Respondents having an income less than 250001 (59.8%) and income between 250001 and 450000 (38.4%) frequently dispose of waste in an open land, while respondents with income from 450001 to 650000 (68.1%) often dispose of waste in municipal permitted dumpsites. Evidently, the respondents with income between 650001 and 850000 (84.3%) and more than 850000 (43.3%) commonly preferred accredited private sector for waste collection.

While respondents residing in unplanned neighborhood make up a larger percentage in dropping waste in the open land (55.3%), the respondents in planned residential areas appeared to either be affiliated to waste collection companies (47.3%) or take their waste to permitted municipal dumpsites (42.6%). Residents residing less than 50 meters (51.6%) or between 50 and 100 meters (58.4%) away from permitted municipal dumpsites, respectively, dispose of their waste at the accredited municipal dumpsite and make their waste collected by private companies, but the respondents residing at more than 100 meters and over 200 meters away from permitted municipal dumpsites, respectively, discriminately dispose of their waste in the open land (56.5% versus 39.9%) or by burning (15.9% versus 26.0%).

Table 2 illustrates the knowledge of the respondents regarding waste related disease causation. Satisfactorily, 96.2% of the respondents were aware of the fact that reckless handling of waste must be harmful to human health. Unfortunately, 63.7% were unaware of the possible contamination of host such as surface, ground, and piped water at any time as a result of poor waste management. Likewise, 63.4% of the respondents believe that poor disposal of children’s feces has no adverse health effects. Concerning the evaluation of the respondents about their knowledge of the diseases caused by poor management of waste, 65.8%, 63.2%, and 52.1% of the respondents are conscious that, respectively, typhoid, cholera, and malaria can result from poor waste handling. A very few people believe that diarrhea (23.9%), dysentery (5.2%), respiratory infection (4.0%), and injury (1.5%) might be the result of poor waste handling.

Table 2: Knowledge of the health effects and safety behavior of the respondents regarding waste handling ().

Table 2 delineates the safety behavior of the respondents in relation to waste management. Interestingly, 51.6% of the respondents adopt an important aspect of personal hygiene; that is, they properly wash their hand after waste disposal. Importantly, 50.2%, 55.1%, and 72.5% of the respondents, respectively, throw garbage daily, usually keep garbage near the outside door, and currently sleep under a mosquito net. Other aspects of safety behavior are nevertheless cause of concern; the respondents do not prevent their children from playing near the solid waste (73.8%), they leave the garbage unprotected near the outside door (73.3%), they do not often wash the rubbish container with soap and water or clean with dry earth or sand (89.7%), and they do not usually treat water from unprotected and suspicious surface, ground, and piped sources before use (86.6%).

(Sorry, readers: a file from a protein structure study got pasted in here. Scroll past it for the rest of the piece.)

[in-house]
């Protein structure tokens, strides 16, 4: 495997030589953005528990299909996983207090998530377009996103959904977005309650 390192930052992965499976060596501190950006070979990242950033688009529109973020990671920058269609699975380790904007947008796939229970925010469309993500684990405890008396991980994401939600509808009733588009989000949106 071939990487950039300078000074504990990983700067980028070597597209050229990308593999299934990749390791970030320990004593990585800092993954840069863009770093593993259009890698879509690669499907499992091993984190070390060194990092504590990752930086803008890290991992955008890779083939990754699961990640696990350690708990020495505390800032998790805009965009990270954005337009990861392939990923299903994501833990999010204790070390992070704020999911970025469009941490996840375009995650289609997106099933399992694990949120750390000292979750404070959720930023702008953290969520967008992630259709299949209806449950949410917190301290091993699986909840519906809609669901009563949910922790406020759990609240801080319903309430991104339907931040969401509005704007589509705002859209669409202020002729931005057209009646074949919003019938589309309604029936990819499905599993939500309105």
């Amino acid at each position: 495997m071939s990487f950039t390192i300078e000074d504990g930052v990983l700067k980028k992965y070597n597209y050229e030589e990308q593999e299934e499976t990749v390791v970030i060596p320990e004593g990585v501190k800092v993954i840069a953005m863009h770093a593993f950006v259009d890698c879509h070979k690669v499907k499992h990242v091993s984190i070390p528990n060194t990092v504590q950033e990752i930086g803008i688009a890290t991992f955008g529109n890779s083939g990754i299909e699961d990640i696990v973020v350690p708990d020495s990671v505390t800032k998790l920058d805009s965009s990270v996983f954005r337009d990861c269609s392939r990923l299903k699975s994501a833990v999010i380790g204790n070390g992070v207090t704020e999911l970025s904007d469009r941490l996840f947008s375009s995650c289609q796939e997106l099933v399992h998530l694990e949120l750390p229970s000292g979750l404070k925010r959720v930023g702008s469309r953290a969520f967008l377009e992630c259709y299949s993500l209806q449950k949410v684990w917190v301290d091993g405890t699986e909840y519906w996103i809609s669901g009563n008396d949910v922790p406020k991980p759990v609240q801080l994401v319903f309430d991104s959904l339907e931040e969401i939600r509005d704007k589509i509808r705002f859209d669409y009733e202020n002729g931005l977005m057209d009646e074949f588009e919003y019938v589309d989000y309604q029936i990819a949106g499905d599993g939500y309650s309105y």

3.2. Household Waste Management Practice

In Table 3, the logistic regression model showed that the variables such as sex, education attainment, marital status, household income, residential area, and the distance of the respondents away from the permitted dumpsite made a statistically independent contribution to the model. The strongest and isolate predictors of poor waste disposal practice were residential area, education attainment, and sex with respective odd ratios of 5.81, 3.02, and 2.50. Odd ratio for income indicates little change in the likelihood of poor waste disposal. People who are residing 50 meters away from municipal permitted dumpsites were less likely to poorly dispose of waste with an odd ratio of 0.04 (Table 3).

Table 3: Binary logistic regression model of association between solid waste disposal methods and socioeconomic and demographic characteristics of residents ().
3.3. Household Knowledge of Waste Related Disease Causation

From Table 4, the logistic regression model showed that only sex, education attainment, and income made significant contributions to prediction. The odds of a woman being knowledgeable of the health effects related to waste mismanagement were 0.59 times lesser than the odds for man. In the same breath, the respondents having no education, primary education, and secondary education were, respectively, less likely to know the implication of waste in disease causation. The odd ratio value indicates that the respondents of at least a disposable income between 450001 and 650000 Guinean Francs are 5.10 times more likely to know the role of waste in disease causation (Table 4).

Table 4: Binary logistic regression model of association between knowledge level of the respondents regarding waste related disease causation and socioeconomic and demographic characteristics of residents ().
3.4. Household Waste Handling Safety Behavior

The result of logistic regression analysis to appraise the influence of a set of factors on the likelihood that the respondent would adopt safety behavior related to waste handling is presented in Table 5. Considering the full model, age, sex, education attainment, and income made a unique statistically significant contribution to the model. The strongest predictor of having safe behavior was being aged between 15 and 39 years which had an odd ratio of 4.21. The respondents having female gender, no education, and income less than 250001 were less likely to adopt safe behavior (Table 5).

Table 5: The impact of socioeconomic and demographic factors on safety behavior of respondents regarding waste handling ().

4. Discussion